Submitted by: Maia Stark, Gallery Assistant

Printmaking is chosen as a form not only for its ability to create multiples, as discussed in my last blog post, but also for the unique qualities that various printmaking techniques offer. Paul Lapointe, a professional craftsperson with the Saskatchewan Craft council, employs many printmaking techniques in his repertoire as a multi-media artist. In particular, Lapointe works with woodblock printing and drypoint etching.

A selection of carving tools, available from Lee Valley Tools

Woodblock printing is known as “relief” printmaking. In this process one would, using carving tools such as the ones pictured above, carve out sections on the woodblock according to a pre-planned design. These areas which are carved will not pick up ink, and so the “relief”—or highest point on the block—is what will be printed. When running a roller of ink over top of the board, the carved out areas will remain white. This process can be thought of as the opposite of drawing with a marker- what you touch will not be printed, what is left behind will pick up ink. Woodblock prints can be monochromatic, or, “one-colour:” this means that the printmaker would have only printed one layer of ink (e.g, a black and white woodcut, where the “white” is the paper). Woodblock prints can also be multi-colour however; so that after printing a first layer, the printmaker would go back to the woodcut, carve more wood away, and print another colour over top of that first layer. This is called “reductive” printmaking, and works from lightest to darkest- the very last un-carved areas left on the block will be printed in the darkest ink as the layers of colour build up.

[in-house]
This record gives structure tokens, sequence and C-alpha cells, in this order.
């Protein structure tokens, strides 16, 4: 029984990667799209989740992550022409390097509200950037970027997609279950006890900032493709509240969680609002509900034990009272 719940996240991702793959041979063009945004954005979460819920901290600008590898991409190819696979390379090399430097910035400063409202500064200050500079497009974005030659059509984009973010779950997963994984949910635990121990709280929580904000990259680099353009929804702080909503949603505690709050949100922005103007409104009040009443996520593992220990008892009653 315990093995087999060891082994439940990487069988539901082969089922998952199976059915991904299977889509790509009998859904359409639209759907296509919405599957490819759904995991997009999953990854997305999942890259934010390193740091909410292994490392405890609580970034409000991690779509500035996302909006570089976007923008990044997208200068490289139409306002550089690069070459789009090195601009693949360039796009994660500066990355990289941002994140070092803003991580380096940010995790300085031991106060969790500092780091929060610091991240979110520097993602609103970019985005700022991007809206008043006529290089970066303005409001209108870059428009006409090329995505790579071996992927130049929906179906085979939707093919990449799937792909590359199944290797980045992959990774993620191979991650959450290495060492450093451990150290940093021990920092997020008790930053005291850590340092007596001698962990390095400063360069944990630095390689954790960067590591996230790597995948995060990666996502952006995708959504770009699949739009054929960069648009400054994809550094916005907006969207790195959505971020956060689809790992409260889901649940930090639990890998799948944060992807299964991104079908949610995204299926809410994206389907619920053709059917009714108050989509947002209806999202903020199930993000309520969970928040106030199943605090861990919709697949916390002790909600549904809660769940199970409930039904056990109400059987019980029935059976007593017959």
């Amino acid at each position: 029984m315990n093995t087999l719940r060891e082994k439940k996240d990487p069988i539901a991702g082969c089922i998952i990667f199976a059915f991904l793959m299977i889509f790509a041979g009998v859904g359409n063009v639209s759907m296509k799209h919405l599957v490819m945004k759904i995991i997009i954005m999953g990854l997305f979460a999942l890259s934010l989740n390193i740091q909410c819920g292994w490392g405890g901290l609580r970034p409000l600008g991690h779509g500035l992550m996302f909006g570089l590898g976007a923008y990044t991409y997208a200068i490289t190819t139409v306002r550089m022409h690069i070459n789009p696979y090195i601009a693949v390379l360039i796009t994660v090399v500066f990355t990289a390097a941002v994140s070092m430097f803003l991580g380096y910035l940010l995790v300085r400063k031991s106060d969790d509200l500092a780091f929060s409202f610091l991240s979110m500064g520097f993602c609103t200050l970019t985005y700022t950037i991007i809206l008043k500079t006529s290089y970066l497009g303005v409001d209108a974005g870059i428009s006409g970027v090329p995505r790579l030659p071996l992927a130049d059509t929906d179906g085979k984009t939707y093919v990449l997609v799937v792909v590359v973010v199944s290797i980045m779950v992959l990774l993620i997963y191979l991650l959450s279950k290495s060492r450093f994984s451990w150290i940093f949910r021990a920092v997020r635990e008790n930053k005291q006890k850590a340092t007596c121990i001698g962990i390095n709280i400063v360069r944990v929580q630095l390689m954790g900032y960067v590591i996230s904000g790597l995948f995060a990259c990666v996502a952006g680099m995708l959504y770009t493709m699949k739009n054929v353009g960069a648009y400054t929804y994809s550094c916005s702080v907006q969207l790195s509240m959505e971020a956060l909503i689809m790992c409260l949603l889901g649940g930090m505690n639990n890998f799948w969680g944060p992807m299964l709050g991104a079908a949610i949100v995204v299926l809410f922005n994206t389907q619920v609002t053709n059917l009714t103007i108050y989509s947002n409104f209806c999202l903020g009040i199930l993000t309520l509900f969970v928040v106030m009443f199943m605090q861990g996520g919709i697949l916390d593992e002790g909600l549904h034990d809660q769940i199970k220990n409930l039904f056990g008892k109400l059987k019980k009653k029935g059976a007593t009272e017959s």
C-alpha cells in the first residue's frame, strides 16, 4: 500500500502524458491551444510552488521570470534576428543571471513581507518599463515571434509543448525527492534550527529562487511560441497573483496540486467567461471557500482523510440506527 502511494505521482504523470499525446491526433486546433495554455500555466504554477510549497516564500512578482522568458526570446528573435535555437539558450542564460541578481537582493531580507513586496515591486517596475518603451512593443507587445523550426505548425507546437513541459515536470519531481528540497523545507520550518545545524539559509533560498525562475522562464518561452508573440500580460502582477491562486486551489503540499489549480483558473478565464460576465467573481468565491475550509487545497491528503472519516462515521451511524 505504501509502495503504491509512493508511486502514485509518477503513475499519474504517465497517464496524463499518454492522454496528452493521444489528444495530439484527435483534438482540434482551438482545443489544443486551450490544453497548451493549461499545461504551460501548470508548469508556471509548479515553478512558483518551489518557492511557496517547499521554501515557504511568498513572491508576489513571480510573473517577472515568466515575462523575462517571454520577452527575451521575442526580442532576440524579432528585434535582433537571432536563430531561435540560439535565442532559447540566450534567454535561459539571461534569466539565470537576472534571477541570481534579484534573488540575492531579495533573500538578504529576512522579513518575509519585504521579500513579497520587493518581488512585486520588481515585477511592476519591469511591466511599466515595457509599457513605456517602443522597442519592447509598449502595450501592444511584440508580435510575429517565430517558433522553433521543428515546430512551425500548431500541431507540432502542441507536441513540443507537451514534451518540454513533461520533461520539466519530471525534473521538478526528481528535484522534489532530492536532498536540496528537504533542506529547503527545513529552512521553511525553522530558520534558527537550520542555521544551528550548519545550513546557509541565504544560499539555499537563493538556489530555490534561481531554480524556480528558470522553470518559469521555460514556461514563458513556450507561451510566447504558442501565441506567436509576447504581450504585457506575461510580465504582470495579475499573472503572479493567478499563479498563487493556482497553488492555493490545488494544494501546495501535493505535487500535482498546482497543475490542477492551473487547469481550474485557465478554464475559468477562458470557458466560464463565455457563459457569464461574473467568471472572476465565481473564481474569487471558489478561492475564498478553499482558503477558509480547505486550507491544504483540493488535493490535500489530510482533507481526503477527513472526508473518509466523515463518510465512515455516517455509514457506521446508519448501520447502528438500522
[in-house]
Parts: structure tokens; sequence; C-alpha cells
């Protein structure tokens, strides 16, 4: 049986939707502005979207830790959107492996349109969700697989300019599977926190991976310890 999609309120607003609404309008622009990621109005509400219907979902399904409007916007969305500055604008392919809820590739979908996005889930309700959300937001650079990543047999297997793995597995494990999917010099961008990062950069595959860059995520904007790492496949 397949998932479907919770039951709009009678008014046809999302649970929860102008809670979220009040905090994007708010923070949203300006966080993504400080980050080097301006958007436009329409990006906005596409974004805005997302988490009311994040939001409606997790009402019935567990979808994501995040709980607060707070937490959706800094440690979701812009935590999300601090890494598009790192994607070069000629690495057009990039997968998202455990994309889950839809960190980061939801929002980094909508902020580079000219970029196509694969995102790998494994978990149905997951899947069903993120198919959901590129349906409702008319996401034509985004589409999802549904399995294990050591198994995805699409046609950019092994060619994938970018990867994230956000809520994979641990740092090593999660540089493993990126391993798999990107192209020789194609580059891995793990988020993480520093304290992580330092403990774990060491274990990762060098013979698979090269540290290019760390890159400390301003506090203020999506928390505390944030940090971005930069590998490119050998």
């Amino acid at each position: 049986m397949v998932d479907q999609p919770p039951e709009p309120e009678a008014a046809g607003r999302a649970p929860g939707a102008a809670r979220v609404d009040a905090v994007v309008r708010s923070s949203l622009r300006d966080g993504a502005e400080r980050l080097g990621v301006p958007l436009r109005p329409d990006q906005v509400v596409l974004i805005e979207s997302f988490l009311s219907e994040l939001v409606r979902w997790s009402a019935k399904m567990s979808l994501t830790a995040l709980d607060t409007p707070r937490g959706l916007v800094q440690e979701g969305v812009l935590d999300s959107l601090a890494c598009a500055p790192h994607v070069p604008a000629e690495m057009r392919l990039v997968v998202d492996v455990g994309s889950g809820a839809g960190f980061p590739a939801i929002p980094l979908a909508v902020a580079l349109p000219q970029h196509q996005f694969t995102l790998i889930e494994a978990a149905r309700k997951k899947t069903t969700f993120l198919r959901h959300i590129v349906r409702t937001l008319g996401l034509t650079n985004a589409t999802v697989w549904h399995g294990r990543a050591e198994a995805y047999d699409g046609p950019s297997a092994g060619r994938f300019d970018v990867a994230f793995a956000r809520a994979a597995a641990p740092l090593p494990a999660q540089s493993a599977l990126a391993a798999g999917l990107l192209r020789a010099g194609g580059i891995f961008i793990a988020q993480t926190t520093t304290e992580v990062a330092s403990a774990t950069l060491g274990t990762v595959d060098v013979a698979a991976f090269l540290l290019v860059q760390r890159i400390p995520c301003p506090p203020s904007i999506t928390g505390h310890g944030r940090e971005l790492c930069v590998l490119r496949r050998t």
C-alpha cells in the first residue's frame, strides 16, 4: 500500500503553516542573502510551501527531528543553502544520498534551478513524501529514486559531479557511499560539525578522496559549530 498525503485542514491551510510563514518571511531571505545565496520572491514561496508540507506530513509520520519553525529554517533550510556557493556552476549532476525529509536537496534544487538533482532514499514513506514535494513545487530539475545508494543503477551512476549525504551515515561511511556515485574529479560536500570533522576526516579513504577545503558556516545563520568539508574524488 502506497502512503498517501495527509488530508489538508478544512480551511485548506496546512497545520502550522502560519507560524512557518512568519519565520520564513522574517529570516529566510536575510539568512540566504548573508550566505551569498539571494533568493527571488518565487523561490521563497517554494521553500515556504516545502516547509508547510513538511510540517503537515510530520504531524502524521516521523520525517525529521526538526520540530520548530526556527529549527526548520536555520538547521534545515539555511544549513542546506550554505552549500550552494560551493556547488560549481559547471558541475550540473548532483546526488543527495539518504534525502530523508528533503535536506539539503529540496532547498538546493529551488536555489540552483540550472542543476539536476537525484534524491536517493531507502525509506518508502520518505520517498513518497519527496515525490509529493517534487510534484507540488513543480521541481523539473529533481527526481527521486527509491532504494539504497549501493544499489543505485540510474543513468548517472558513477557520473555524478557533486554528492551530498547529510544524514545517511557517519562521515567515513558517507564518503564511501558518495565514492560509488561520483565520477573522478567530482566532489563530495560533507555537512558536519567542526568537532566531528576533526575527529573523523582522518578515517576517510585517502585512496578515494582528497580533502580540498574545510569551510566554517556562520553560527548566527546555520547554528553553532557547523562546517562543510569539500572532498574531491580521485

Relief printing: A represents the block, B is the paper lifting the ink away from the block. (Wiki commons)
Harbinger by Paul Lapointe, Woodcut on paper
Dry point etching, in contrast, is known as an “Intaglio” printmaking technique. This process can be considered the opposite of relief printmaking; the ‘carved’ areas are the parts which will pick up ink, as if one was to naturally draw with a pencil. Drypoint etching is accomplished through scratching or “etching” into a metal plate (traditionally copper) with a sharp pointed instrument. Then, the plate is inked up. Instead of printing the plate as is, however, like you would with the woodblock, the ink is pushed into the etching, usually by dragging a piece of cardstock in all directions on the plate. Then a piece of tarleton cloth is used to clean and pick up the extra ink sitting on top of the plate. The ink should be in the plate, not on the plate, for this technique. Then the plate is run through the printing press with slightly damp paper (which will pick up the ink better than dry paper).  
 a diagram depicting how paper lifts the ink out of the depressions in Intaglio printmaking (Wiki commons)

Mackenzie Bee by Paul Lapointe, drypoint on paper with chine-collé
While woodcut prints have a graphic, sharp edged feel, drypoint etchings tend to have a soft look to them. This is primarily due to the “burr”: a rough ridge of metal thrown up on each side of the line created by the etching tool. The result is a soft and dark image with great potential for detail and intricacy. The different strengths in these techniques are portrayed well by Lapointe’s work, which is often themed around nature and its forces, animals, and landscapes.  Having grown up in Northern Saskatchewan, Lapointe’s earliest influences were that of the natural world (SCC Membership Directory).Two great examples of these techniques are Lapointe’s pieces Dancing Raven and Muskeg Spruce, both pieces on view now at the SCC Boutique!
For great resources on printmaking techniques and ideas, check out the following resources: